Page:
“We went in search of the hardest language” (from The Economist on Medium)
It’s not English, where you can argue that “ghoti” can be pronounced “fish”.
(Think about the pronunciation of “enough” + “women” + “action”. You can read about the origins of this idea here.)
It’s not Japanese, Chinese, or Arabic.
Of the languages this article says are the hardest to learn/speak, one (Tuyuca, a language spoken in the eastern Amazon) has a single word that means “I don’t know how to write.”
And one of the languages spoken in New Guinea has verb endings so specific that you can say “(he) drank in the evening” and “(he) gives three large objects to a man in the sunlight” with just one conjugated verb each.
Some languages have no words for left or right. Instead, they use north, south, east and west. It would be hard to get used to saying things like, “You have a curry stain on the south-southwest corner of your tie.”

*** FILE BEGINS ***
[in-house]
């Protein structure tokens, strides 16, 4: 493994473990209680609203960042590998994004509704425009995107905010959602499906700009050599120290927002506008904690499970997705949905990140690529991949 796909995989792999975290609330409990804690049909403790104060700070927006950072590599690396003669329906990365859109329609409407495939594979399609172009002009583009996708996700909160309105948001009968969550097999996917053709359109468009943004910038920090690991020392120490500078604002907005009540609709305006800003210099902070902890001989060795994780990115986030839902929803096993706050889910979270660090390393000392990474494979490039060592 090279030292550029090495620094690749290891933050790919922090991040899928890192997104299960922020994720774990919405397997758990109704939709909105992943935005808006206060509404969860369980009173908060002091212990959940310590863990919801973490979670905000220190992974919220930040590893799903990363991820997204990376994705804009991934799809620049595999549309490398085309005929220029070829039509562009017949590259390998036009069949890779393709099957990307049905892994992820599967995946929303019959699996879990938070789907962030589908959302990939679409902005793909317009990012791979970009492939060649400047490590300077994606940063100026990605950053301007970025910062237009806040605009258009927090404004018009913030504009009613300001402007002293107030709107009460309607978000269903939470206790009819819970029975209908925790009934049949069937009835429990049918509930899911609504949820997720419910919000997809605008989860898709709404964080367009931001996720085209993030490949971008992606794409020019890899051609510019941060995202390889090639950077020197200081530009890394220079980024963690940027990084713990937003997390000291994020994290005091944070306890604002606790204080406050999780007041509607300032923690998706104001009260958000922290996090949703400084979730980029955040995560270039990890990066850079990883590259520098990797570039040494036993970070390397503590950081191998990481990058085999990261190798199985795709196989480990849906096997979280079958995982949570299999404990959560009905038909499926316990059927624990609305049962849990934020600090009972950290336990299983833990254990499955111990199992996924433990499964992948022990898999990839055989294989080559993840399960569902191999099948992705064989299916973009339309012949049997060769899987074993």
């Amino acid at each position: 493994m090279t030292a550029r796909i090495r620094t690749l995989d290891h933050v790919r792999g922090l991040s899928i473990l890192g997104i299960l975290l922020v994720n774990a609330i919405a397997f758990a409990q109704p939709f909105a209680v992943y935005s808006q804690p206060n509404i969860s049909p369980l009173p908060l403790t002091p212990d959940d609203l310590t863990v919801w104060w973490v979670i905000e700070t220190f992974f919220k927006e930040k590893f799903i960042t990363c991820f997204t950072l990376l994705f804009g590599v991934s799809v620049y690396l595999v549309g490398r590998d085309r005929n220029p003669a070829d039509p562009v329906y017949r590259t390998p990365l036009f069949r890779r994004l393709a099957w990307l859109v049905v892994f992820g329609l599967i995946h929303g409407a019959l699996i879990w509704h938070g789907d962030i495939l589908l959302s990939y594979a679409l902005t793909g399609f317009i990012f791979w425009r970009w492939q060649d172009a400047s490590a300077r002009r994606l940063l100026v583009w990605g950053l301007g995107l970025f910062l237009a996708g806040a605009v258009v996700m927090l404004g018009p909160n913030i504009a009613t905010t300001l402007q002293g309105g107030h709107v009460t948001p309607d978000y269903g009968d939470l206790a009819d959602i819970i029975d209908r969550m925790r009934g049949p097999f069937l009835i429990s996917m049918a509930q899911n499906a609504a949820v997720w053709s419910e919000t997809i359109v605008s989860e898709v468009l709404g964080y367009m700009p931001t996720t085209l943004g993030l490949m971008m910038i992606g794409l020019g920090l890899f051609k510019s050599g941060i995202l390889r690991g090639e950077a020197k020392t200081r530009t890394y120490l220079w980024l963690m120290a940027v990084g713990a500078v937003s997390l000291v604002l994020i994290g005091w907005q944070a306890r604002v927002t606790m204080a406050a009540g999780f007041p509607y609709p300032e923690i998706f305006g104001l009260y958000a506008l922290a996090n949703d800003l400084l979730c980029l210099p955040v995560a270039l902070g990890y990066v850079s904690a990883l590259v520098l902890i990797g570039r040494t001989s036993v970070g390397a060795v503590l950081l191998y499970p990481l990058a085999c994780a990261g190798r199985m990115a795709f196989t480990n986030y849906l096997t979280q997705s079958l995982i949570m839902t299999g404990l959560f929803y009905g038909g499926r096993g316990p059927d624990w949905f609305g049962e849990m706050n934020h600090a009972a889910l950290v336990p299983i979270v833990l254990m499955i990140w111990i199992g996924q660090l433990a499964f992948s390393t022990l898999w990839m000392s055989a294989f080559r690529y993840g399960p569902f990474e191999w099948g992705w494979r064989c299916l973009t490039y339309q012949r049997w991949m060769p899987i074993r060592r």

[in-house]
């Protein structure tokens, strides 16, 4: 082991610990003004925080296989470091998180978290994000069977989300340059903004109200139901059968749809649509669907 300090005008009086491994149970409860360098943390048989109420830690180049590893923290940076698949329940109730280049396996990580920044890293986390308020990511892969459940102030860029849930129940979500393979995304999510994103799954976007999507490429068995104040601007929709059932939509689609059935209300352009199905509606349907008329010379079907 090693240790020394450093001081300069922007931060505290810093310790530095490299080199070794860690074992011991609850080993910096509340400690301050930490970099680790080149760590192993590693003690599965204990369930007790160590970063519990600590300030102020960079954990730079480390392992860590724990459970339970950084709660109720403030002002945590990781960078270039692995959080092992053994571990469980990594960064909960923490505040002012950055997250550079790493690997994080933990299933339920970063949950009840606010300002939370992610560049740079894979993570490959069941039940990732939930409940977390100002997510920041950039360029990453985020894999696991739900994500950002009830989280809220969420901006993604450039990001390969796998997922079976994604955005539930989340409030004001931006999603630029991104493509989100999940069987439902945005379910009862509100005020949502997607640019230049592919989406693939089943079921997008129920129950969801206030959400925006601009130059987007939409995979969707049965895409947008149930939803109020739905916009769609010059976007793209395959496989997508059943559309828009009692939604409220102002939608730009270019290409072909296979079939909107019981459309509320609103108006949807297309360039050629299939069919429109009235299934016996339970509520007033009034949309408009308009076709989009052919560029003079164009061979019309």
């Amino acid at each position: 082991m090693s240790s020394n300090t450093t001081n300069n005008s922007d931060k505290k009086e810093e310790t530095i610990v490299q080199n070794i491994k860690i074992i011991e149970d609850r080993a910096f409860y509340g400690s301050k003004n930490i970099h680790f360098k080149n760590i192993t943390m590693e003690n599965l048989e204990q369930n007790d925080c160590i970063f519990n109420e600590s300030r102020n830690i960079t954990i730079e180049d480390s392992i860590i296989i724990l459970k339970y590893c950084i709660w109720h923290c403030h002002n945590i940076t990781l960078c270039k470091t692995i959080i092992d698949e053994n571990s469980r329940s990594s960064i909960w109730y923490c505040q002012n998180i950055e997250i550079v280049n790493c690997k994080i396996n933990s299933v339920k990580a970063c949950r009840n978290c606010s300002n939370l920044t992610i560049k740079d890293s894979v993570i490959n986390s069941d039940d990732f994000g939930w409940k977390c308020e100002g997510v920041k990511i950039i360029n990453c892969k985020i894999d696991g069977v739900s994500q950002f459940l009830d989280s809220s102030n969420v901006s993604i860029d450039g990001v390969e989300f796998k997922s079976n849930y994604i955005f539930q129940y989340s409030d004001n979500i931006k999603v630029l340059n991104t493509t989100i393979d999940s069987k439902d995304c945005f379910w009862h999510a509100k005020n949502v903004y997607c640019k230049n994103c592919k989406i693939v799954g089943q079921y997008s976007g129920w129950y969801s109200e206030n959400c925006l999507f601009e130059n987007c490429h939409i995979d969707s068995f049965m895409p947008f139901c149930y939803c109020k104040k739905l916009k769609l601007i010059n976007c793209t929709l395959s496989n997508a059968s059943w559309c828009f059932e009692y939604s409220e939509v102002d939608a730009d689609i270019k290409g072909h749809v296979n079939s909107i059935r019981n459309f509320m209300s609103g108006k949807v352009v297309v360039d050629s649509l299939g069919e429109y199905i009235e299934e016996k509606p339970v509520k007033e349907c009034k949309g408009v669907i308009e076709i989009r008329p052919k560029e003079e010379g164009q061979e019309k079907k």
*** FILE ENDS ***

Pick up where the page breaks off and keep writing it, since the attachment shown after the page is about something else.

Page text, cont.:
This was a little surprising to me:
I’d have thought China would be higher and Canada lower on the list. I wonder if students are aware that there are actually 15 indigenous languages spoken in Japan. Do you know what they might be? According to ethnologue.com (the same source that was used in the visual above) this is what they are.
Anyway, it’s interesting to think about which aspects of your first language — and your second or third languages — you think are the hardest to learn or teach